Happy Hispanic Heritage Month! We spoke with Lupita Rodriguez, MS, Program Director of the Health Education Council about her Latina heritage and how she’s experienced mental health and wellness within the Hispanic community.
Learn more about the Health Education Council at the link above, and find Spanish-language mental health resources from us at Stop Stigma Sacramento at https://www.stopstigmasacramento.org/communities/espanol/!
Stop Stigma Sacramento: Please describe your Hispanic/Latino heritage – where are you and your family from, what language(s) do you speak, what was your upbringing like?
Lupita Rodriguez: I am Mexican-American. My parents are from Jalisco, Mexico and they emigrated to California in the 80s. I grew up speaking Spanish at home and learned English when I started elementary school. My siblings and I learned many valuable lessons seeing our parents navigate life as Spanish-speaking immigrants in the US, and for that we consider ourselves very fortunate.
SSS: How were mental health and wellness discussed or prioritized in your family growing up?
LR: Spirituality and faith were very important when addressing mental health in my family. Although we didn’t necessarily call-out emotions, we valued sharing and listening to each other.
SSS: What was your experience telling your family/community about your mental health condition(s) for the first time (if applicable)? Did you experience any cultural stigma?
LR: Sometimes family members have our best interests at heart and truly want to help, but they don’t know the right words to support you. I have felt this has been true for me. However, I try to acknowledge their love and their desire to support. There are others in my life who are masters at sitting with me and just listening, that is a hard skill! I am fortunate to have all these individuals, they have gotten me through difficult times.
SSS: In what ways do you feel stigma toward mental illness appear in the Hispanic/Latino community, and what do you wish the community would understand about mental illness and the stigma that surrounds it?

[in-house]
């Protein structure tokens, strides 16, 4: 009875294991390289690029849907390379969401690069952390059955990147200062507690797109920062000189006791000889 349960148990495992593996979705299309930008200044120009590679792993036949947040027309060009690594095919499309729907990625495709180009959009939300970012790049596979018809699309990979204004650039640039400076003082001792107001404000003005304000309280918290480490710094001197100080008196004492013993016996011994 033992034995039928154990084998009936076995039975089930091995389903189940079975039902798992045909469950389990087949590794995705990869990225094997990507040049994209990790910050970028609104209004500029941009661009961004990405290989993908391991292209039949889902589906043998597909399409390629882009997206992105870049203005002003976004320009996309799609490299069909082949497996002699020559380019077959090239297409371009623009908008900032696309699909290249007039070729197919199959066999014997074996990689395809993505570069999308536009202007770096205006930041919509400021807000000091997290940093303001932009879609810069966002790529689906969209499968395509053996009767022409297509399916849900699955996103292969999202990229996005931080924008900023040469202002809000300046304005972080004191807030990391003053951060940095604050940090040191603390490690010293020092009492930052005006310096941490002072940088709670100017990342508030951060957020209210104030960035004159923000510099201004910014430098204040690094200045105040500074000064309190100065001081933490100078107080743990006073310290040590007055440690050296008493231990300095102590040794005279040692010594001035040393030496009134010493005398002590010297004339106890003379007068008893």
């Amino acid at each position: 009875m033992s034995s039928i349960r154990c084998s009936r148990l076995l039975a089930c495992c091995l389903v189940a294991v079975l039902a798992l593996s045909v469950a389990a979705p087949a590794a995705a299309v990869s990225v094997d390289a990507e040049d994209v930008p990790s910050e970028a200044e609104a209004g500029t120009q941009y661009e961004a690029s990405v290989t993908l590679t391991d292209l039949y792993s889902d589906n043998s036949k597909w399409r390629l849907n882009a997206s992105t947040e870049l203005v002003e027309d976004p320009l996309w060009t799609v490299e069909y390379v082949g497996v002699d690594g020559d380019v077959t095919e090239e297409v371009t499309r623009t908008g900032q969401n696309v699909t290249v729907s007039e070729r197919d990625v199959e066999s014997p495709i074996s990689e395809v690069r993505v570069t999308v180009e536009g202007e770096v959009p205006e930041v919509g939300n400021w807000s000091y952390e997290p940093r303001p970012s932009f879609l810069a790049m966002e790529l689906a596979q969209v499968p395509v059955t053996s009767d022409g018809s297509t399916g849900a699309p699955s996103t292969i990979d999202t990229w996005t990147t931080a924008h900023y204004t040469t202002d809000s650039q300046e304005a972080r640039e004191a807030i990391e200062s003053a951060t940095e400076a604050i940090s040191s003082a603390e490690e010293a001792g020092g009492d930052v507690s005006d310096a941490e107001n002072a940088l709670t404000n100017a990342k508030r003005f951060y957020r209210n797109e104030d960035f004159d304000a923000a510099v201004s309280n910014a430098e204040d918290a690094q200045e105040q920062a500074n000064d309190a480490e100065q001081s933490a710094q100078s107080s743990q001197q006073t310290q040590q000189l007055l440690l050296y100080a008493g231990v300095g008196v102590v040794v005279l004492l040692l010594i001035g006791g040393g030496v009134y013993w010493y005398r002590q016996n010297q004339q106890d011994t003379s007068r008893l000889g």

LR: I believe many in the Latino community are raised to be extraordinarily resilient and might feel that they don’t need others’ support to feel better when they are not feeling their best. I also believe that many in the Latino community will open up and share with someone they trust and that shares their culture and language. Therefore, we need to have services available that speak to the needs, culture, language, location (etc.) of the community being served. Only this way will individuals feel safe to receive important messages about mental health, such as how common they are and that they are not alone, there are people who can walk alongside them toward wellness.
SSS: What other advice or learnings would you like to share with members of the Sacramento Hispanic/Latino community who might be struggling to maintain their mental health and not know where to turn?
LR: You are not alone! No estás sol@! Mental health struggles are very common and there are people who can support you. Start small, reach out to someone or an organization you trust. There are people in your community, like promoters, community health leaders, that can point you in the right direction.
With the U.S.’ Hispanic/Latino population projected to reach 119 million by 2060, it is increasingly important to reduce the fear and shame of discussing mental health among this community and raise awareness of the many resources available for those who need help. Get connected with Sacramento’s Health Education Council, and find Spanish-language mental health resources here at Stop Stigma Sacramento!